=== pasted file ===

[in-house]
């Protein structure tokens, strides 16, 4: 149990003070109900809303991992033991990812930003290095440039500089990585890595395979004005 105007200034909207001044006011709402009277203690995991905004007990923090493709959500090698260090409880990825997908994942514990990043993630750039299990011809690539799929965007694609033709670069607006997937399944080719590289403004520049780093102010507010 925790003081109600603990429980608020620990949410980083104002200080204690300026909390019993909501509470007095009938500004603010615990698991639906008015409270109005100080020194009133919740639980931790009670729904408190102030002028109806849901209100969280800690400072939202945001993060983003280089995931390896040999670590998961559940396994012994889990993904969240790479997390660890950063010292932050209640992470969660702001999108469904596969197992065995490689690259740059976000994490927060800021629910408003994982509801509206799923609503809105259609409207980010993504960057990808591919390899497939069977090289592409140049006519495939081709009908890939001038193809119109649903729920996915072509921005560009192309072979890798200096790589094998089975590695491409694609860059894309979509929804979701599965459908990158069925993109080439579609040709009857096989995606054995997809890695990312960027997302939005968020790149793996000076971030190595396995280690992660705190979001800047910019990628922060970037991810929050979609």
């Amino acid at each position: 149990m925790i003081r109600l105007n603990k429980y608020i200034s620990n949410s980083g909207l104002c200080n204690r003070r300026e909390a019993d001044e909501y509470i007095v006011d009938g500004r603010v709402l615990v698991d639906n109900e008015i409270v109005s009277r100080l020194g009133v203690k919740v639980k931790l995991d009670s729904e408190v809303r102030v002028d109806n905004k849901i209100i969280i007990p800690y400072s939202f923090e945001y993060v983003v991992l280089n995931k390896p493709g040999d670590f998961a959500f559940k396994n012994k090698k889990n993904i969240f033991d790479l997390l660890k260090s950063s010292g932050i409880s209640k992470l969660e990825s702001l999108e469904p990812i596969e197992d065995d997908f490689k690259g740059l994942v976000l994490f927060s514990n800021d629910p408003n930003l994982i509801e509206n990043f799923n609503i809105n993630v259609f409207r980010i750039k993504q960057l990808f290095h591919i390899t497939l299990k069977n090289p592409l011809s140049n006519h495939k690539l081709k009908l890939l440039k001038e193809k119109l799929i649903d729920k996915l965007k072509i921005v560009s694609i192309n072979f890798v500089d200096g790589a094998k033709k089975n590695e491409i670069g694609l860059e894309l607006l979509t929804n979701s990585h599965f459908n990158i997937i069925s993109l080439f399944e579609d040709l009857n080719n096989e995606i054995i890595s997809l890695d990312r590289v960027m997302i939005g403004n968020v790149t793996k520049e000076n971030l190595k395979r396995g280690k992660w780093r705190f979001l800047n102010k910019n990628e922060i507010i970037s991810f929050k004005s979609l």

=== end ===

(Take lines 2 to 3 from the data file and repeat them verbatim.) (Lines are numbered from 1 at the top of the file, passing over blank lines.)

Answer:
């Protein structure tokens, strides 16, 4: 149990003070109900809303991992033991990812930003290095440039500089990585890595395979004005 105007200034909207001044006011709402009277203690995991905004007990923090493709959500090698260090409880990825997908994942514990990043993630750039299990011809690539799929965007694609033709670069607006997937399944080719590289403004520049780093102010507010 925790003081109600603990429980608020620990949410980083104002200080204690300026909390019993909501509470007095009938500004603010615990698991639906008015409270109005100080020194009133919740639980931790009670729904408190102030002028109806849901209100969280800690400072939202945001993060983003280089995931390896040999670590998961559940396994012994889990993904969240790479997390660890950063010292932050209640992470969660702001999108469904596969197992065995490689690259740059976000994490927060800021629910408003994982509801509206799923609503809105259609409207980010993504960057990808591919390899497939069977090289592409140049006519495939081709009908890939001038193809119109649903729920996915072509921005560009192309072979890798200096790589094998089975590695491409694609860059894309979509929804979701599965459908990158069925993109080439579609040709009857096989995606054995997809890695990312960027997302939005968020790149793996000076971030190595396995280690992660705190979001800047910019990628922060970037991810929050979609």
């Amino acid at each position: 149990m925790i003081r109600l105007n603990k429980y608020i200034s620990n949410s980083g909207l104002c200080n204690r003070r300026e909390a019993d001044e909501y509470i007095v006011d009938g500004r603010v709402l615990v698991d639906n109900e008015i409270v109005s009277r100080l020194g009133v203690k919740v639980k931790l995991d009670s729904e408190v809303r102030v002028d109806n905004k849901i209100i969280i007990p800690y400072s939202f923090e945001y993060v983003v991992l280089n995931k390896p493709g040999d670590f998961a959500f559940k396994n012994k090698k889990n993904i969240f033991d790479l997390l660890k260090s950063s010292g932050i409880s209640k992470l969660e990825s702001l999108e469904p990812i596969e197992d065995d997908f490689k690259g740059l994942v976000l994490f927060s514990n800021d629910p408003n930003l994982i509801e509206n990043f799923n609503i809105n993630v259609f409207r980010i750039k993504q960057l990808f290095h591919i390899t497939l299990k069977n090289p592409l011809s140049n006519h495939k690539l081709k009908l890939l440039k001038e193809k119109l799929i649903d729920k996915l965007k072509i921005v560009s694609i192309n072979f890798v500089d200096g790589a094998k033709k089975n590695e491409i670069g694609l860059e894309l607006l979509t929804n979701s990585h599965f459908n990158i997937i069925s993109l080439f399944e579609d040709l009857n080719n096989e995606i054995i890595s997809l890695d990312r590289v960027m997302i939005g403004n968020v790149t793996k520049e000076n971030l190595k395979r396995g280690k992660w780093r705190f979001l800047n102010k910019n990628e922060i507010i970037s991810f929050k004005s979609l």